By Nick Assinder
Political correspondent, BBC News website
David Cameron has left no room for doubt or debate, he will not be offering a policy of Tory tax cuts any time soon - his big idea is "social responsibility".
Mr Cameron may get through conference on charisma alone
In his opening speech to his annual conference, he delivered a pretty stinging rebuke to those in his party - John Redwood and Lord Norman Tebbit in particular - who have led demands for a tax-cutting agenda.
Speaking about past Tory mistakes, he declared: "While people wanted, more than anything, stability and low mortgage rates, the first thing we talked about was tax cuts".
Instead, he insisted: "social responsibility - that is the essence of liberal Conservatism. That is the idea I want us to explain this week".
It is not a message that will go down too well with those Tories who believe the party should be about low taxes as much as anything else.
There have been growing demands for their leader to use his two speeches this week to offer some substance over style and, particularly, some heavyweight policies.
Some believe offering a few billion pounds worth of tax cuts would be a good start.
It is the dilemma Mr Cameron is currently caught in and which will only become sharper as the general election draws closer.
Does he refuse to budge and, as a result, see an increase in internal division and sliding poll ratings?
Or does he hold firm, let Labour implode - he hopes - and finally come up with an election-winning manifesto of thought-through policies?
Clearly there are real dangers in allowing the "all style no substance" tag to take a hold with the electorate.
If it worms its way into the collective consciousness it will be near impossible to shift or overlay and could ultimately prove fatal.
Even when he does develop policies it may be too late and voters may have stopped listening - particularly if prime minister Gordon Brown, should it be him, is offering his own substantial, fresh-looking programme.
But Mr Cameron believes he needs to get the right policies and, with the economy being the single most important area, is only repeating the phrase every leader and chancellor has used in history - that he will not try to make a budget now for an election that will not happen for another two or three years.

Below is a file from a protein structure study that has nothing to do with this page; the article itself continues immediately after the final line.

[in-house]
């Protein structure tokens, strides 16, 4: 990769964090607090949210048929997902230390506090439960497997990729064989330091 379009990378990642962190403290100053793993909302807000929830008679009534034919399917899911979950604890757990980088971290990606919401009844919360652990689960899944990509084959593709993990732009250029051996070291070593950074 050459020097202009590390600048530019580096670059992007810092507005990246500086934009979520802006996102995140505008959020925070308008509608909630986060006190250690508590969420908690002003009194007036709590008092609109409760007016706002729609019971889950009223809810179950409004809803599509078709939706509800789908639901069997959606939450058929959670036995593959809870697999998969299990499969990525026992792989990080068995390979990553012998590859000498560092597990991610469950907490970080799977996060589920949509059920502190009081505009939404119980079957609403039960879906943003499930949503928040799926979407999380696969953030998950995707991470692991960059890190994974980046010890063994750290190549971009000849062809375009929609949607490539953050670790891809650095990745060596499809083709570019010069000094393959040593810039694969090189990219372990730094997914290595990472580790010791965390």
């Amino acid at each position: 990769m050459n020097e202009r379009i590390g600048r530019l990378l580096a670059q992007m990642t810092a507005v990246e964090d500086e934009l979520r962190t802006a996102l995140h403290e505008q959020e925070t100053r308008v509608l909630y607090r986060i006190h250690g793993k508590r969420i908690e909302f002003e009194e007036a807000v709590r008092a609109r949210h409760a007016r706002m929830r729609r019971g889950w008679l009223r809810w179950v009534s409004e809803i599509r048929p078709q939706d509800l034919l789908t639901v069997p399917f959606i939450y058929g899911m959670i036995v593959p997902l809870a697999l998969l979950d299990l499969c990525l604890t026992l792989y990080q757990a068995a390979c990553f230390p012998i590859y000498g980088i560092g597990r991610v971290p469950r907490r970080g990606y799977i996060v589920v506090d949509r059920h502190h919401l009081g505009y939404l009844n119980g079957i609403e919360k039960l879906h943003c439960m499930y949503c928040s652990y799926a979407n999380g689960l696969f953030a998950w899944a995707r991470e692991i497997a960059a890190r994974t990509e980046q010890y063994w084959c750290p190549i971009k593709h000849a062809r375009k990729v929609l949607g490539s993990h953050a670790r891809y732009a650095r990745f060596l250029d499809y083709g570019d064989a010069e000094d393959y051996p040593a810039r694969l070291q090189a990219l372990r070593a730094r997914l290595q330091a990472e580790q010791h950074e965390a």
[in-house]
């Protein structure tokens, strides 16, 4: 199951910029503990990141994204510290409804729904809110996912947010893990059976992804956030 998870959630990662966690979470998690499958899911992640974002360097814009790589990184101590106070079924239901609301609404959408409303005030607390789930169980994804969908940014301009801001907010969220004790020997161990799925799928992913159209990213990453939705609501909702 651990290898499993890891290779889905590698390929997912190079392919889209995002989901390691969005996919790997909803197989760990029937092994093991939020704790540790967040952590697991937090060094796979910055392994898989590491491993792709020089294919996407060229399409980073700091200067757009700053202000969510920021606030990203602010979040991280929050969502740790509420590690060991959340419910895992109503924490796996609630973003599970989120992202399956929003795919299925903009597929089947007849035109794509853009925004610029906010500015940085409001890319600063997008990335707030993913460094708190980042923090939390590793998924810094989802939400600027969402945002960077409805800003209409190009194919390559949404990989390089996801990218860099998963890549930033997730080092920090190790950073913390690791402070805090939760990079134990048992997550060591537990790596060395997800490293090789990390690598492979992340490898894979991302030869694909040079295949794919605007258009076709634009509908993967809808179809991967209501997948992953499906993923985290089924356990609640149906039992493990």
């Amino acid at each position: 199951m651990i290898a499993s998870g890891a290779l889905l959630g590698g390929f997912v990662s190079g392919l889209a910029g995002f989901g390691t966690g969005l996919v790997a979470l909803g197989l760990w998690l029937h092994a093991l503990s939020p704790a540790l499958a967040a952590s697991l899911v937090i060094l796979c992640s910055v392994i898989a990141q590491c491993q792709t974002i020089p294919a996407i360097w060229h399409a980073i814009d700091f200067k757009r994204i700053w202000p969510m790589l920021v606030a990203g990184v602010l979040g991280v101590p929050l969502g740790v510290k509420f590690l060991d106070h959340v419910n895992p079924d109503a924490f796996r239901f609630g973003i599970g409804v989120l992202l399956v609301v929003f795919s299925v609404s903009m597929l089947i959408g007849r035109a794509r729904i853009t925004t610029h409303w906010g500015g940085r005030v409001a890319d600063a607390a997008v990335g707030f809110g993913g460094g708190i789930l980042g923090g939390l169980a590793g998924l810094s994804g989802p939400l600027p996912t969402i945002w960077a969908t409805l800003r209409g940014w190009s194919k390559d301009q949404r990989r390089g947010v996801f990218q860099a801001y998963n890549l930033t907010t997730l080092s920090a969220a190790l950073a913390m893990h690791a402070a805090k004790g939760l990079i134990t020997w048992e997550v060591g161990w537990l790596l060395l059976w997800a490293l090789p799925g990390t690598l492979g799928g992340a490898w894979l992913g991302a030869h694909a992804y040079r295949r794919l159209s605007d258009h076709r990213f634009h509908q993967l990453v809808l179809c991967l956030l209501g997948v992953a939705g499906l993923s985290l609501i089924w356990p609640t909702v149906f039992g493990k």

Tony Blair looked like a winner to Labour in 1994
In Mr Cameron's mind, however, there are real advantages in waiting and, as he repeats, "building the foundations" .
For a start, if he comes up with substantial, vote-winning policies now he will simply have to stand by as the other parties sift through them, stealing the bits they find most attractive and rubbishing what's left.
He will end up with a manifesto looking more like the left-overs from a car boot sale.
His supporters believe this is particularly true at the moment when, they believe, Labour and the government is virtually paralysed by the leadership issue.
The Tony Blair/Gordon Brown soap opera is entering its last and by far its most dramatic and gripping act.
The Conservatives, it is argued, should simply let them get on with it and do nothing to distract voters' eyes from, what they claim is a full-blown farce.
Suddenly announcing a big tax policy now would hand the government something to get their teeth into and turn the public's eyes away from what they are doing, or not doing.
It would also throw the divisions between Mr Cameron's modernisers and the old-style Tories into sharp focus.
At the same time, if he can hold his nerve, he believes he may be able to spring a few policy surprises on the government and voters that will prove to be both popular and unassailable.
So, Mr Cameron's message was: "I want us to lay the foundations this week. That's not about individual policies . It is about a vision of the Britain we want to see".
And that is what he has promised in more detail in his big end-of-conference speech on Wednesday.